Time clock issues seem eternal in Jerusalem

John Christensen The Chronicle-Express

The Town of Jerusalem can’t seem to solve the question of its time clock, or rather the question of who should be punching in with it. While the highway employees have used it for years without any issue, some salaried employees at the town hall were also expected to punch the clock to verify the required hours for their positions. Yet it was also asserted by some that salaried employees by definition do not punch a clock.

At the last town board meeting April 16, a resolution was added as a late agenda item, and council member Max Parson, as part of the personnel committee, took exception to that. Not having seen the time clock on the agenda before the meeting, Parson took the last-minute surprise resolution as “a slap in the face,” and demanded the matter be tabled until next month. Despite this, some discussion continued with chairman Patrick Killen and member Mike Steppe asserting that the salaried employee in question be returned to hourly wage status and paid overtime wages if her work requires it. The matter was tabled to be argued again next month.

In another personnel matter, no volunteers were found to take on the duties of Information Technology Liaison, so the duties were appointed to Kerry Wheeler with a $20 per week stipend.

• Branchport Hamlet Plan: Jennifer Gruschow described a grant available from the Transportation Alternatives Program (Federal funds administered through the state) that could provide a minimum of $250,000 with a 20 percent match from the town for the improvements planned for Branchport. These include filling in the deep ditches near the fire hall, and installing curbs and sidewalks along State Rte. 54A between the four corners and the bridge. The town’s portion is payable in kind with services and materials.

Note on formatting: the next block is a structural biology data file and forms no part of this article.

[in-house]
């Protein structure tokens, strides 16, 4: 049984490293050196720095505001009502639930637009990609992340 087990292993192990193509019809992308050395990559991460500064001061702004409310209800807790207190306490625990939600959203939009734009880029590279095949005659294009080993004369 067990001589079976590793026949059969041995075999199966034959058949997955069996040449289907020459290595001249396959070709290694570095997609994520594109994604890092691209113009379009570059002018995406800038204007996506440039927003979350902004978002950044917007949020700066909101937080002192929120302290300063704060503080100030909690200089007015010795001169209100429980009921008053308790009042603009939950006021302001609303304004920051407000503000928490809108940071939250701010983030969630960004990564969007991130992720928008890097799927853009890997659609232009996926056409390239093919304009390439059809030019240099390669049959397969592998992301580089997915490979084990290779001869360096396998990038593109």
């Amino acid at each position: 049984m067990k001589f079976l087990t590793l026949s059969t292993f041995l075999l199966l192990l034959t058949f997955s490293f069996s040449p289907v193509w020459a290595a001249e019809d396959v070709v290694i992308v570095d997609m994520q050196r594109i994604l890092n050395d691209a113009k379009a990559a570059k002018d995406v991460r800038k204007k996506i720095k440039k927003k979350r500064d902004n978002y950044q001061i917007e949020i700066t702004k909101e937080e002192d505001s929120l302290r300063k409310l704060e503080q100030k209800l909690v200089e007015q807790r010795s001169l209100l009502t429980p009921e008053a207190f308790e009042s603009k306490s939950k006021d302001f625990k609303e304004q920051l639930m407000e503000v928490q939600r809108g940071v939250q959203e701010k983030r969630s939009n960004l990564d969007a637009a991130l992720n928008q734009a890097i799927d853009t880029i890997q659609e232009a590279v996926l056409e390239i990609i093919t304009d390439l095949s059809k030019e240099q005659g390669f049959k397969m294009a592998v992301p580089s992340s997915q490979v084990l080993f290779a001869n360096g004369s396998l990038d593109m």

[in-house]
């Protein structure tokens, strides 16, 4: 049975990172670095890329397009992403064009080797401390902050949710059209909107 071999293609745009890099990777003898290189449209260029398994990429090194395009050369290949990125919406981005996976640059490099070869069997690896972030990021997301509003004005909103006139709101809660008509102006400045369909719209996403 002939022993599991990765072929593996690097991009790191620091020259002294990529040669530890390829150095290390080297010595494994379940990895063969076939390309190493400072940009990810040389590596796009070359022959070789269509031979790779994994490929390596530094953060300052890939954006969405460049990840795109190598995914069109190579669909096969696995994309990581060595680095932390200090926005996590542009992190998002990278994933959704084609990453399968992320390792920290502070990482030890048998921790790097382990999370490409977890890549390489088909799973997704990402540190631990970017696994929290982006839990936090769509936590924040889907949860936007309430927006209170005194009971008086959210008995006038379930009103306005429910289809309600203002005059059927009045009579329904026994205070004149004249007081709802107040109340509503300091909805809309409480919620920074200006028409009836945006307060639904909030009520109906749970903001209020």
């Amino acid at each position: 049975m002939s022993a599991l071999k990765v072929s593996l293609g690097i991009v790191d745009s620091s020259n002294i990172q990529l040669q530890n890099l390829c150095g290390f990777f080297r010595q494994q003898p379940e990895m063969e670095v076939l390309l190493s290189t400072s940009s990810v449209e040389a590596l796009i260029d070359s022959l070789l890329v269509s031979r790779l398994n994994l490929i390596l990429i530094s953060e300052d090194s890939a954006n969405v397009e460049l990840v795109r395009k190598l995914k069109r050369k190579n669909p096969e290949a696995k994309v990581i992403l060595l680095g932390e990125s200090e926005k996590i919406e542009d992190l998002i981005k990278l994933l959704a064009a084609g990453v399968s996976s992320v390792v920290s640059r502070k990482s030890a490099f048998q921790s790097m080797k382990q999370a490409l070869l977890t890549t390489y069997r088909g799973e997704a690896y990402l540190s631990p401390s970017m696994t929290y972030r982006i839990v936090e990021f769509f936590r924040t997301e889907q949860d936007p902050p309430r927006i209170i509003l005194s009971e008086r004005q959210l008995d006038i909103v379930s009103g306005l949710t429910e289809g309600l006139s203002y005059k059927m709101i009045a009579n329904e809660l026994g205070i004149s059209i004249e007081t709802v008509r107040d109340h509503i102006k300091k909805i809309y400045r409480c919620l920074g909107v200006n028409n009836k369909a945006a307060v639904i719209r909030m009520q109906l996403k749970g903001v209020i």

Like those at Penn Yan, carved bas relief “Welcome to Branchport” signs have been designed and if approved, will be available for $1,700 each, including a smaller sign below giving credit to each sign’s sponsor.

A 50/50 grant for business owners to improve their façades has met with a tepid response, according to Killen. Some believe improving their property will only increase their tax assessment.

• Highway: Ed Seuss sent a thank you note to the Highway Dept. for the quality and speed of their work on a blocked culvert that caused flooding on West Bluff Drive.

After a request from the Town of Pulteney, Jerusalem will not be sell gravel as a regular supplier, though they will help out with emergency supply when needed.

The board approved the expenditure of up to $17,000 from the building reserve fund for the purchase and installation of pre-cast foundation blocks for the new salt storage shelter.

The 1988 Gradall was declared surplus and will be listed on Auctions International.

A subcommittee was appointed to begin preparations for the next Teamsters’ Union contract negotiation: Daryl Jones, Gary Dinehart, and Ray Stewart.

• Planning and Zoning: The clarification of lot coverage regulations and other changes in the Agricultural/Residential District will be drafted for review next month and for a public hearing in June.

Tim Cutler was appointed as a replacement for David Owens on the Planning Board.